UPDATE: Nadiem Makarim was confirmed as Indonesia's Minister for Education, Culture, and Higher Education on Wednesday. In his announcement, President Jokowi said Nadiem will “create significant breakthroughs in human resource development, preparing work-ready students,” and that he will “link and match education with the industry.” Separately, a Gojek spokesman told media Nadiem will become a "passive shareholder" in Gojek, with "no role within the business and no influence on the company."
Gojek's CEO and co-founder Nadiem Makarim has resigned from the ride-hailing company he started to join Indonesia’s new cabinet of ministers. The company's president Andre Soelistyo and co-founder Kevin Aluwi will take over as co-CEOs.
"It is confirmed that I have resigned from Gojek, and I am no longer involved [with the company]," Makarim said, as quoted by Indonesian news website Kumparan. "As of today, I have no role or authority in Gojek."
Indonesian media reported on Monday that Makarim made an appearance at the Indonesian presidential palace in the morning. He was wearing a white shirt and black pants, attire associated with Indonesian President Joko "Jokowi" Widodo.
Other notable figures called up to the palace today include former Constitutional Court judge Mahfud MD, former CEO of NET.TV Wishnutama and Jokowi campaign manager Erick Thohir. Mahfud has said the full cabinet will be announced Wednesday.
Born in April 1984, Makarim co-founded Gojek in 2010 as a call center for motorcycle taxis, known as “ojeks” in Indonesia. He briefly left the company in his co-founders’ care to pursue an MBA at Harvard Business School, where he was classmates with Anthony Tan, co-founder of Southeast Asia's other ride-hailing giant Grab. After earning his MBA, Makarim returned to Indonesia, where he led Gojek to become the country's first unicorn.
Lauded by Jokowi
This is not the first time Makarim has been associated with Jokowi. In 2018, Makarim was widely reported to be a potential candidate for head of Jokowi’s campaign team. The position was instead given to Thohir, Chairman and founder of Mahaka Group, a publicly listed media conglomerate.
Jokowi recently attended the launch of Gojek’s Vietnamese subsidiary, Go-Viet, and applauded the company for taking Indonesian tech abroad. "This means our homegrown technology is being accepted in other countries," said Jokowi. "Later they should expand to Thailand, the Philippines and other countries. I must give [Gojek] two thumbs up."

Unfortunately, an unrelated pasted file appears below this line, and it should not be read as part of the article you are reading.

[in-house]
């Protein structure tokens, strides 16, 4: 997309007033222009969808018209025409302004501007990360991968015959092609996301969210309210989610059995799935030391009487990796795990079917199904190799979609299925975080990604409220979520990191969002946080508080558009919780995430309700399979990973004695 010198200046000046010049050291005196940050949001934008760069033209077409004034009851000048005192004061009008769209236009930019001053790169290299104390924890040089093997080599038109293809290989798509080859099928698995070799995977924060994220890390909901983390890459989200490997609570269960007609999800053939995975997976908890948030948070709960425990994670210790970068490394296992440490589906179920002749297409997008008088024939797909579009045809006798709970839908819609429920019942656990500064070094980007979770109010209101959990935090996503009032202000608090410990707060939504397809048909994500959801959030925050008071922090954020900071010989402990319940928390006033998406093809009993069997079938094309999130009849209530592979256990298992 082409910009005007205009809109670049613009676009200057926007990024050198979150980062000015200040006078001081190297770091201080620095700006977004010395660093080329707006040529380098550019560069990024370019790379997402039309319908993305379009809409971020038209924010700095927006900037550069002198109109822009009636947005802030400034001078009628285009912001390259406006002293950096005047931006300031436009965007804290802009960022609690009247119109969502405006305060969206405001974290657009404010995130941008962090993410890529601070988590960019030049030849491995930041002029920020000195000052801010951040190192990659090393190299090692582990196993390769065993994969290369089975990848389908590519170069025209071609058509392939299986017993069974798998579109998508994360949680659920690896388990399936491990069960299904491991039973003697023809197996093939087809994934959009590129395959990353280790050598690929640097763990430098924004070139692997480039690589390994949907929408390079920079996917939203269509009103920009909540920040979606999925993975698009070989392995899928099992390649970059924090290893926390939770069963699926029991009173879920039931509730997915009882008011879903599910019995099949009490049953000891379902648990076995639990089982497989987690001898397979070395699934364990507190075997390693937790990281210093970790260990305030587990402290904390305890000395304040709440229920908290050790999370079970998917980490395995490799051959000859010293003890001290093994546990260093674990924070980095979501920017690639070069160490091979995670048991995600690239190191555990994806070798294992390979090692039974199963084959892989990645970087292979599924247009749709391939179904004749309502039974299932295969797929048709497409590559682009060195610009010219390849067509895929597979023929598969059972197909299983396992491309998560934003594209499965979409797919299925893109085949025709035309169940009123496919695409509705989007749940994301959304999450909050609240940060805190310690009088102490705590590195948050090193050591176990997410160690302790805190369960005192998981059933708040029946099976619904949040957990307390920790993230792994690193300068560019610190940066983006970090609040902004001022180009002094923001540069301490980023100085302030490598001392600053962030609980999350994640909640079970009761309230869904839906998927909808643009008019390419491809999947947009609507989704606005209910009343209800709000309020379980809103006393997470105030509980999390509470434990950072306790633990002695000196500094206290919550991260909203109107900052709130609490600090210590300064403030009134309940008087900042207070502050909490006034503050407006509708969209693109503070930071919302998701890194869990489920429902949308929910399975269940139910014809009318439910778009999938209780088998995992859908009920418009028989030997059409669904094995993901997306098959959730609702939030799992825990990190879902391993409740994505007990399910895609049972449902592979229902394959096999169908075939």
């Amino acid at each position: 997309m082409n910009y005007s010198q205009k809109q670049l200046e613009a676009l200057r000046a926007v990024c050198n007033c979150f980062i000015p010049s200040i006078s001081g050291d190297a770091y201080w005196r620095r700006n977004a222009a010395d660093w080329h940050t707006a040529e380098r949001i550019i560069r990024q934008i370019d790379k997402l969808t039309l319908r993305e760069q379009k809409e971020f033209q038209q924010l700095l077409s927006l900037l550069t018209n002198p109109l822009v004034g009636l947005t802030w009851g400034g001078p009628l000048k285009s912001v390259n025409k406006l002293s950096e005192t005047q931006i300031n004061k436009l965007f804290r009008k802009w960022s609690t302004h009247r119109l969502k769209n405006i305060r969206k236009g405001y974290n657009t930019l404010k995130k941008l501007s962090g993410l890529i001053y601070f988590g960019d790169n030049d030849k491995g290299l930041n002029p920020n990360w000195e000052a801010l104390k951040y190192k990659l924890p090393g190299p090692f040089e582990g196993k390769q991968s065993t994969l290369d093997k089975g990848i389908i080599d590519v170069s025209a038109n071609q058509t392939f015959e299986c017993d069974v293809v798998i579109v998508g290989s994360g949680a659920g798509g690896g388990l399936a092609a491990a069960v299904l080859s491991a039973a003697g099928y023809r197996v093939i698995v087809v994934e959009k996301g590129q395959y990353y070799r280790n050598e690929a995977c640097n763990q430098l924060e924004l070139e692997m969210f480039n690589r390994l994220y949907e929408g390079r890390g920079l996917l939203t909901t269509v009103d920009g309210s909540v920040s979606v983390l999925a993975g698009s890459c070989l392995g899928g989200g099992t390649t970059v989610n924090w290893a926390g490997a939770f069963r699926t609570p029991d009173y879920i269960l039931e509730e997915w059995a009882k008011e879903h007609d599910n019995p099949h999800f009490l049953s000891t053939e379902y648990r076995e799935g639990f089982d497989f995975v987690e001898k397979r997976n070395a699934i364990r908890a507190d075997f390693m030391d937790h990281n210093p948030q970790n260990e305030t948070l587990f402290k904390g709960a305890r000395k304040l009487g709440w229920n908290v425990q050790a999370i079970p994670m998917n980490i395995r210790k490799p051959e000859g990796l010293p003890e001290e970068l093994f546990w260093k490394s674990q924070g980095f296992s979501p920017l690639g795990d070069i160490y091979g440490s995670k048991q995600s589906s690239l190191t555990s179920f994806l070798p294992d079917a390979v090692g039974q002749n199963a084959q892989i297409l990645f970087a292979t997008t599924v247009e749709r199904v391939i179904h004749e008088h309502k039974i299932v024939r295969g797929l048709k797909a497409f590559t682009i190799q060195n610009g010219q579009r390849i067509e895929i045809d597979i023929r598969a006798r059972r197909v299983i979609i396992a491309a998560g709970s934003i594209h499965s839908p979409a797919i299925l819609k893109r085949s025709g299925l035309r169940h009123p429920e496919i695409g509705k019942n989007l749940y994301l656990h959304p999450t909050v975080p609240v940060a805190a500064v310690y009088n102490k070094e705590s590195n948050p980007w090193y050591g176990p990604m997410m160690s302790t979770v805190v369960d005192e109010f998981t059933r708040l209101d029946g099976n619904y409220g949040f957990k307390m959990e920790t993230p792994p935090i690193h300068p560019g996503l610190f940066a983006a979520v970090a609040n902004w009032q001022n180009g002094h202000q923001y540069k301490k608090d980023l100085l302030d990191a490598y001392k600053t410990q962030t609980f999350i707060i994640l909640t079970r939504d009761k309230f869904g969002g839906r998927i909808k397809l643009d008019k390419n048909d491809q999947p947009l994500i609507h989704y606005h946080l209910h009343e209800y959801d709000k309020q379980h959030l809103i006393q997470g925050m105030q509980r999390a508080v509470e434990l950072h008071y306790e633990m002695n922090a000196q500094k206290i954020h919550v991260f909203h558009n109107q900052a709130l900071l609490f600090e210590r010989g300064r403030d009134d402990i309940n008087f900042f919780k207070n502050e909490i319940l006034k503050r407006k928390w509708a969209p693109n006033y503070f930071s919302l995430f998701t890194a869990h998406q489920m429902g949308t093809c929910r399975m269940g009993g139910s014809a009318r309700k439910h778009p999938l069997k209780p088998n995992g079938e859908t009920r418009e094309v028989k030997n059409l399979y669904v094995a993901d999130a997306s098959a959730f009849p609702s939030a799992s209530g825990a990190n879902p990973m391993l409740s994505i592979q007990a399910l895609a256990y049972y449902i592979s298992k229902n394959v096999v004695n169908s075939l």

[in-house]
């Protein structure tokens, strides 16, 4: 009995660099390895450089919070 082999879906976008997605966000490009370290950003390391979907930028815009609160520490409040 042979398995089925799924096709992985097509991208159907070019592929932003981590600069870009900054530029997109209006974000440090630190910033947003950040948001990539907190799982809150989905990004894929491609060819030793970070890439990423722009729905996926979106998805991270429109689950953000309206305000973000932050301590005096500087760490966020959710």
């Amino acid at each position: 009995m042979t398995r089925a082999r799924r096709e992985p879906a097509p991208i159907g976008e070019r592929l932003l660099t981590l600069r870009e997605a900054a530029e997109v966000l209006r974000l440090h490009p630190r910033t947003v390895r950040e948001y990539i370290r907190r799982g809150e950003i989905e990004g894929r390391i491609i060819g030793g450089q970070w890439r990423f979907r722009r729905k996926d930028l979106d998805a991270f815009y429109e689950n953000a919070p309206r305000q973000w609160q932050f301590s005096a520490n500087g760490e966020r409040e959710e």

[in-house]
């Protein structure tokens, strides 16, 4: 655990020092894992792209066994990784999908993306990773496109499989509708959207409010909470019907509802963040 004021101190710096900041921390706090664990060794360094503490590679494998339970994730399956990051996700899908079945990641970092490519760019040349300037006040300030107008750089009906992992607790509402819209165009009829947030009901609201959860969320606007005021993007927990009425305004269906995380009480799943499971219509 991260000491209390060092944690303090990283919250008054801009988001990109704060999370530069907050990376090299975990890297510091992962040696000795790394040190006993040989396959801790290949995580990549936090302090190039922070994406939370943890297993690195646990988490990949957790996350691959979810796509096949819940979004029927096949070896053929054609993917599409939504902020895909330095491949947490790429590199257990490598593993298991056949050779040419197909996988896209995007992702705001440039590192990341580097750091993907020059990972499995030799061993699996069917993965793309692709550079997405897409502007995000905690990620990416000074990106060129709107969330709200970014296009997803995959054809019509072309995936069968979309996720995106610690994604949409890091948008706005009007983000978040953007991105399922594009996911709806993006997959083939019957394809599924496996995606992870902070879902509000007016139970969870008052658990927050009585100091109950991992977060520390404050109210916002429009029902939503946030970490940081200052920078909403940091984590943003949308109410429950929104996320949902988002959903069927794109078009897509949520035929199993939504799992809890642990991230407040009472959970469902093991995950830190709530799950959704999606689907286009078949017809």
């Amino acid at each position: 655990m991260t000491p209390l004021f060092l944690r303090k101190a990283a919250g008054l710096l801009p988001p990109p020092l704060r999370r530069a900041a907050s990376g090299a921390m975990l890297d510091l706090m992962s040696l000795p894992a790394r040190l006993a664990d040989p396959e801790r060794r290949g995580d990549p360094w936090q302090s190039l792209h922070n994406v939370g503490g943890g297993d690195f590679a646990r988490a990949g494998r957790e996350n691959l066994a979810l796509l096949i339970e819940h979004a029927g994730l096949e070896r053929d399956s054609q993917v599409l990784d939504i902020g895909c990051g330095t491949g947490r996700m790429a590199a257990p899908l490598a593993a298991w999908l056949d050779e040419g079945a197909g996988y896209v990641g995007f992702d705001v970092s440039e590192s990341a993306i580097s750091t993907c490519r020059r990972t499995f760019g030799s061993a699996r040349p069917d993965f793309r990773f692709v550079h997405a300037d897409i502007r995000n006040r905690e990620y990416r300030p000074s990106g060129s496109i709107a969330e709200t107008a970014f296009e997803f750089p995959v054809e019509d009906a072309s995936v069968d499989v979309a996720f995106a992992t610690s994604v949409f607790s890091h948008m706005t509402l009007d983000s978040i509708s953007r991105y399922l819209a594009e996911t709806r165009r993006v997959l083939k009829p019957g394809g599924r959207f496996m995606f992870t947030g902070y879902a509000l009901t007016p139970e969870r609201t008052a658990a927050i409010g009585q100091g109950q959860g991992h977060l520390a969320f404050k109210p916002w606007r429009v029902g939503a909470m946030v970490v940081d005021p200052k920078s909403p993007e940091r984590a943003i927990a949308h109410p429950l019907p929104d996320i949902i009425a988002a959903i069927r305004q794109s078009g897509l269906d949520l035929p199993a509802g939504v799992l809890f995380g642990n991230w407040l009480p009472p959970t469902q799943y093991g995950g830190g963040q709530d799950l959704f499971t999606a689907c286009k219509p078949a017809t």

In 2017, Makarim was invited to attend a closed-door meeting to discuss developments in education and talent in the digital age. Adamas Belva Syah, co-founder of edtech startup Ruangguru, was also invited. The presence of the two entrepreneurs at the meeting was announced by Jokowi in a Facebook post.
Pro-startups, -digital economy
Gojek rose to prominence at the same time as Jokowi, around 2014–2015. The company enjoyed positive publicity from the president and became an exemplar for other Indonesian startups.
When the Ministry for Transportation tried to ban online ride-hailing services in December 2015, Jokowi came to their aid, arguing that these services exist because there is real need. The ban was reversed within days.
During his first term, Jokowi strongly embraced the new digital economy and the rise of startups. In 2015, he established the Creative Economy Agency (Bekraf) to support the arts, entrepreneurship and other creative industries. His first term saw the rise of five homegrown unicorns: Gojek, e-commerce platforms Tokopedia and Bukalapak, online travel agent Traveloka and e-wallet service OVO.
Now in the second and final term of his presidency, Jokowi seeks to deliver on his promises: infrastructure projects, economic and human resource development, mending political fractures, among others. Startups and investors alike are seeking regulatory stability and clarity.
While Makarim's exact role has yet to be revealed, he is rumored to be a choice for Minister of Education and Culture due to his success in running Gojek and fostering local talent at his former company. Young businesspeople such as Wishnutama and Thohir are expected to inject vitality into Indonesia's bureaucracy. Wishnutama has said he will likely be assisting in "improving Indonesia's capability to compete on the world stage and increasing our foreign exchange reserves."